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Ukrainian fighter pilots in old jets take on better-equipped Russians

Polish air force MiG-29 pilot Adrian Rojek performs during the Radom Air Show at an airport in Poland on Aug. 23, 2015. (Kacper Pempel/Reuters)

ODESSA, Ukraine — The fighter pilot known as “Juice” usually just has a few minutes to scramble. When he is on-call, which is pretty much always these days, he cannot be more than a bathroom break away from his cockpit. When a cruise missile or a Russian fighter is spotted moving toward the area Juice is assigned to by the Ukrainian air force, he doesn’t even have time to run through standard safety checks before taking off.

“We’re ready to be killed,” said Juice, who provided only his call sign for security reasons.

“But we don’t want this, of course,” the 29-year-old added. “We want to kill Russians and take down their bombers that are killing our cities and our families.”

Juice is one of the pilots helping Ukraine pull off the biggest surprise of this war: Its military has kept the airspace over Ukraine contested despite Russia’s more advanced jets and superior numbers. But he and other pilots say that’s not enough. While Kyiv’s forces have perhaps even outperformed Moscow’s on the ground, Russia has continued to inflict heavy losses on Ukraine from the sky.

Washington Post Pentagon and national security reporter Karoun Demirjian explains the difficulties of deciding which weapons to send Ukraine. (Video: Joshua Carroll/The Washington Post)

Ukrainian President Volodymyr Zelensky has appealed to the United States and other NATO allies to establish a no-fly zone over the country — a step that leaders in the military alliance refused to take, citing fears of touching off a world war with Moscow. Now Zelensky is pushing for more advanced air-defense systems and jets.

But Juice and others have said the weapons that countries have discussed transferring to Ukraine — particularly Russian-made MiG-29 fighters and U.S.-made Stinger antiaircraft missiles — won’t help Kyiv’s air force tip the scales in its favor. The gap between the weapons Ukraine wants and what Western countries are willing to supply has become a key tension nearly two months into the fighting.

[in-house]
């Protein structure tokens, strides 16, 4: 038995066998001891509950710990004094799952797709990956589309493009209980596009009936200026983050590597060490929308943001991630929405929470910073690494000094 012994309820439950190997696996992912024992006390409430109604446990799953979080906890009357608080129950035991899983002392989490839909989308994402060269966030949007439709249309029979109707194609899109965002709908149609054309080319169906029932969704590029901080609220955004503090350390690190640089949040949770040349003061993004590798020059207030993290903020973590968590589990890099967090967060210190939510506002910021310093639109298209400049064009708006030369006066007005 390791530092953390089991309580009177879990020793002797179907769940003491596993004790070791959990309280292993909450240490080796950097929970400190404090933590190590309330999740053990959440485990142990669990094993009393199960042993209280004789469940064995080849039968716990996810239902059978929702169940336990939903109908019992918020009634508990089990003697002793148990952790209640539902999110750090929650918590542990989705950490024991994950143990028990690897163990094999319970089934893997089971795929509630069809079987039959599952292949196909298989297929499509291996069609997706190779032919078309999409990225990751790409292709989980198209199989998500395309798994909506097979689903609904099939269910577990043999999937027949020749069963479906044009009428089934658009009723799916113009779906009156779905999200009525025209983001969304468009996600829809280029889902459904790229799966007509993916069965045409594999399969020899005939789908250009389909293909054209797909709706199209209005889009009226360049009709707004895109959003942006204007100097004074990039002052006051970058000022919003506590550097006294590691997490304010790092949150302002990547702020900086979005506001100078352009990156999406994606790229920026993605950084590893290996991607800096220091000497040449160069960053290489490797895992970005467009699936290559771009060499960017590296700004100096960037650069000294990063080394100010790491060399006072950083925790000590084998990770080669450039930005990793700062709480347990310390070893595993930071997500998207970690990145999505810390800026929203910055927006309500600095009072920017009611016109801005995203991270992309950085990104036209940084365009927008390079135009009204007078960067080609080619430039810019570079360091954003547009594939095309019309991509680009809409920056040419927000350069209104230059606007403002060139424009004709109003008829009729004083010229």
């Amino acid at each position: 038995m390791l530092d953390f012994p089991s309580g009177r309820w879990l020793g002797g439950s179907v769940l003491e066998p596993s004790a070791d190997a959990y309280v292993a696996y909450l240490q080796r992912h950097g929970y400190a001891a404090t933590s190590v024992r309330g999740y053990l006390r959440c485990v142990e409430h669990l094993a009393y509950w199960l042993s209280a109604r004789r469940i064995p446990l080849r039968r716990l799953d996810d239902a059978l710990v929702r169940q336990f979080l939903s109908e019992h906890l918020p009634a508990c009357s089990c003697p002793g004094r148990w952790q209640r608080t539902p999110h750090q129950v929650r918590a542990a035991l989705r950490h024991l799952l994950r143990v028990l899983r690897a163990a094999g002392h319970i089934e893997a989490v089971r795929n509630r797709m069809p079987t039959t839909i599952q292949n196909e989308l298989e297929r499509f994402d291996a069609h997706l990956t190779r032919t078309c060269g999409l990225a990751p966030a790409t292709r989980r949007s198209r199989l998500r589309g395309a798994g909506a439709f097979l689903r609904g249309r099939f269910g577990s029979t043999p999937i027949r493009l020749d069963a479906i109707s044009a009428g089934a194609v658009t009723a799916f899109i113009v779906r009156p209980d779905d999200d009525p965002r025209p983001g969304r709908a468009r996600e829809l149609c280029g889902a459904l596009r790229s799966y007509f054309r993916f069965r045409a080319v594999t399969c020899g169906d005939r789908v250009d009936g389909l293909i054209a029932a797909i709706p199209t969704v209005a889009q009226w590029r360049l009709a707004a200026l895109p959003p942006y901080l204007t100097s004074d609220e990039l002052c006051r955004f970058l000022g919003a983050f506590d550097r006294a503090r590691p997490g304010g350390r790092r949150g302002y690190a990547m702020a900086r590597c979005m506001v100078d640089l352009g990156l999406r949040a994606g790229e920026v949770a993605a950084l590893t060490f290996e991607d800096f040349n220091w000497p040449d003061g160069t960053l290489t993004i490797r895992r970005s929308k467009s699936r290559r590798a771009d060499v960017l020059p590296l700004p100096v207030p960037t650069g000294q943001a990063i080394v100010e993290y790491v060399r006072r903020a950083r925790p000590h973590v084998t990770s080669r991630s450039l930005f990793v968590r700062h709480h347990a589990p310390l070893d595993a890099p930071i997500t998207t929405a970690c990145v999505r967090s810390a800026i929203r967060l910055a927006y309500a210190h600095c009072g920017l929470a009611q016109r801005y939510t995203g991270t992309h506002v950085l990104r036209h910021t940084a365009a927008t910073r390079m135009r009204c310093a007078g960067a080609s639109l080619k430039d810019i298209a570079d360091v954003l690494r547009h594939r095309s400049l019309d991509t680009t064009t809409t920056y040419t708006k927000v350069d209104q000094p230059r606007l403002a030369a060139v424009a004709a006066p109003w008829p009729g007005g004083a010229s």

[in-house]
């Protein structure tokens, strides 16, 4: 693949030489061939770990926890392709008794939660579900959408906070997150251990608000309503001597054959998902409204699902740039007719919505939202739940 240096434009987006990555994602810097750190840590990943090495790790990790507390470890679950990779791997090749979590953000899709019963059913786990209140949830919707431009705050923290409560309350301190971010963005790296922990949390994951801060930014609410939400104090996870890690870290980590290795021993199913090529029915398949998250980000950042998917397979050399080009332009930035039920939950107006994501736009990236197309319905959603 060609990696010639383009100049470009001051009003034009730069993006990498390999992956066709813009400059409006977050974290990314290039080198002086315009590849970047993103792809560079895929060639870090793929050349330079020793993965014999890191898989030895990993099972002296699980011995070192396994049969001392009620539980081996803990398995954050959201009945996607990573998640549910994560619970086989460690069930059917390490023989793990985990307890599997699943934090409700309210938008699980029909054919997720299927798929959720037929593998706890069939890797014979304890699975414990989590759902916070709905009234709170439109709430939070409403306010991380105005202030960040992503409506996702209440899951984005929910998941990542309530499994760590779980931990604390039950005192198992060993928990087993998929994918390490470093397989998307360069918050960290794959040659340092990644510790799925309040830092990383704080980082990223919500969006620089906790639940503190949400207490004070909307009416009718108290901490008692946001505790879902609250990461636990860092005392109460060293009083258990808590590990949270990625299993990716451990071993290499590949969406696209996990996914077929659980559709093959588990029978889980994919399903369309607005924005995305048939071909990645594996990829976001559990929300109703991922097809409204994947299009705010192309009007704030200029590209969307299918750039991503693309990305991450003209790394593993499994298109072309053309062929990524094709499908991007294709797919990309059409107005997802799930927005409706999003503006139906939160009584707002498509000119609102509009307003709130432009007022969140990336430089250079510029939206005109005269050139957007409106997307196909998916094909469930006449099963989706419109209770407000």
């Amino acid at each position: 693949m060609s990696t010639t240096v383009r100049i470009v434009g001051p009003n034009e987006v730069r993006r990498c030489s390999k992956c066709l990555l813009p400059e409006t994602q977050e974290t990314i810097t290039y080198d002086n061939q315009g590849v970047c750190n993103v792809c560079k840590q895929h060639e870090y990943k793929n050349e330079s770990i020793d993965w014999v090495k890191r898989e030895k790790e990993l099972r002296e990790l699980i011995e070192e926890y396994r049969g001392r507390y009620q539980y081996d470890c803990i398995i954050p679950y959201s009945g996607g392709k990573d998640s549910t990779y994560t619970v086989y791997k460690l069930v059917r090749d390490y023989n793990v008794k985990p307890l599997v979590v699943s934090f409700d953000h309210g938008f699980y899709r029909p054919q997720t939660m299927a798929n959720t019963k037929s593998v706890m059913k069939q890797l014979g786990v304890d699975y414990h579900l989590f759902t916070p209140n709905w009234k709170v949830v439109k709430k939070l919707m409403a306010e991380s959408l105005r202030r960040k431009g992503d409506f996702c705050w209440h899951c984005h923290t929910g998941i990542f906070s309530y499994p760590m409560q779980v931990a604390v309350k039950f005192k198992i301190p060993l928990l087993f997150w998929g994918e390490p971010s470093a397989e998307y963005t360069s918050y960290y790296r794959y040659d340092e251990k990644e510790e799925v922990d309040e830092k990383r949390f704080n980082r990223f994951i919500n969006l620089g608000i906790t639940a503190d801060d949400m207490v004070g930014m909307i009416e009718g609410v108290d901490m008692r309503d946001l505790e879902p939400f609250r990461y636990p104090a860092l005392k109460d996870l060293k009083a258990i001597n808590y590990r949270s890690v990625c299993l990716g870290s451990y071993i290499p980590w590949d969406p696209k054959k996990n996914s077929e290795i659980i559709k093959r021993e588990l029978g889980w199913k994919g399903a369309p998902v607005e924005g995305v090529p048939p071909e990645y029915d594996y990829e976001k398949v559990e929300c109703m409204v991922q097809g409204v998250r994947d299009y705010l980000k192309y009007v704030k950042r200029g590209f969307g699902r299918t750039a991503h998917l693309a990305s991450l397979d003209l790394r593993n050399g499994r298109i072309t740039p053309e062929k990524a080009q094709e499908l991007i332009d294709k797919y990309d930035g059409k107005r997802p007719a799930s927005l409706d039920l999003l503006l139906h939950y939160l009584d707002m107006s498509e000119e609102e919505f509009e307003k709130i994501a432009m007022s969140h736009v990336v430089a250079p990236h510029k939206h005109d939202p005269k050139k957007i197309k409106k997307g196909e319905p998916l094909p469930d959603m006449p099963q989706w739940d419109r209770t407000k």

Nowhere is that divide more evident than in the proposed air materiel transfers. Juice flies the MiG-29, which is a Soviet-era staple of the Ukrainian air force. But he said Ukrainian pilots are “just targets” for Russian adversaries who fly far more advanced jets. Obtaining more outdated MiGs would not improve Ukraine’s position in the skies, he said.

“We have losses almost everyday in our air force,” he added. “You won’t see this on TV because everything is classified right now, but actually we have a lot of losses. That’s why we need to be technically equal with the Russians. Just our mental advantage is not enough to fight with these technologies.”

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Poland last month offered to send a number of MiG-29 jets to Ukraine via a U.S. air base in Germany, blindsiding U.S. officials. In exchange, Poland requested that the United States send it replacement planes, presumably newer U.S.-manufactured F-16s, which would constitute a major upgrade. Washington rejected the plan.

Then on Monday, Slovakian Prime Minister Eduard Heger told reporters that Slovakia will consider providing Ukraine MiG-29 fighters if alternative protection of its own airspace can be arranged.